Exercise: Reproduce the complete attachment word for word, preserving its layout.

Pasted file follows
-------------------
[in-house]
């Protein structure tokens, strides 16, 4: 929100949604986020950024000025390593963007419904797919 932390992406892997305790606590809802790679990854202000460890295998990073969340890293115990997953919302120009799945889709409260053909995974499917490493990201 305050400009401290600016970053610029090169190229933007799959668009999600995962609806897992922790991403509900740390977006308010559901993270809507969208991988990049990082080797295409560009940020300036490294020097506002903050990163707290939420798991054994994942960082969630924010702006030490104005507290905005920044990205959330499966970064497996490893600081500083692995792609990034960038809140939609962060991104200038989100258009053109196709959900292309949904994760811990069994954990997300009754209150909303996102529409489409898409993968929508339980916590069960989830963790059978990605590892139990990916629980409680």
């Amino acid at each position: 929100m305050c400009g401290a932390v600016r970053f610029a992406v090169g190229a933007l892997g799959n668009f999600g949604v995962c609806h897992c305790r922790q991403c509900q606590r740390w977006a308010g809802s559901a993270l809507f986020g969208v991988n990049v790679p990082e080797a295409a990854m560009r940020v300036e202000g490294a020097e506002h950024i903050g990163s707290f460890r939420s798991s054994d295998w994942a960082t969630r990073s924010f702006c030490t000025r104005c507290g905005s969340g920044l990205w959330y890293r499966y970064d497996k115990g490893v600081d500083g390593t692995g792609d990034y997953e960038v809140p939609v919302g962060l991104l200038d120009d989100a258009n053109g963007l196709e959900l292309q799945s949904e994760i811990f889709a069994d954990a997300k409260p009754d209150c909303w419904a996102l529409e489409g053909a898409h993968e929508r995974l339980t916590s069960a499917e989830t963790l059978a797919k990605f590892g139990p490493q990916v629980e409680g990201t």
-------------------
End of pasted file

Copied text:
[in-house]
């Protein structure tokens, strides 16, 4: 929100949604986020950024000025390593963007419904797919 932390992406892997305790606590809802790679990854202000460890295998990073969340890293115990997953919302120009799945889709409260053909995974499917490493990201 305050400009401290600016970053610029090169190229933007799959668009999600995962609806897992922790991403509900740390977006308010559901993270809507969208991988990049990082080797295409560009940020300036490294020097506002903050990163707290939420798991054994994942960082969630924010702006030490104005507290905005920044990205959330499966970064497996490893600081500083692995792609990034960038809140939609962060991104200038989100258009053109196709959900292309949904994760811990069994954990997300009754209150909303996102529409489409898409993968929508339980916590069960989830963790059978990605590892139990990916629980409680």
């Amino acid at each position: 929100m305050c400009g401290a932390v600016r970053f610029a992406v090169g190229a933007l892997g799959n668009f999600g949604v995962c609806h897992c305790r922790q991403c509900q606590r740390w977006a308010g809802s559901a993270l809507f986020g969208v991988n990049v790679p990082e080797a295409a990854m560009r940020v300036e202000g490294a020097e506002h950024i903050g990163s707290f460890r939420s798991s054994d295998w994942a960082t969630r990073s924010f702006c030490t000025r104005c507290g905005s969340g920044l990205w959330y890293r499966y970064d497996k115990g490893v600081d500083g390593t692995g792609d990034y997953e960038v809140p939609v919302g962060l991104l200038d120009d989100a258009n053109g963007l196709e959900l292309q799945s949904e994760i811990f889709a069994d954990a997300k409260p009754d209150c909303w419904a996102l529409e489409g053909a898409h993968e929508r995974l339980t916590s069960a499917e989830t963790l059978a797919k990605f590892g139990p490493q990916v629980e409680g990201t």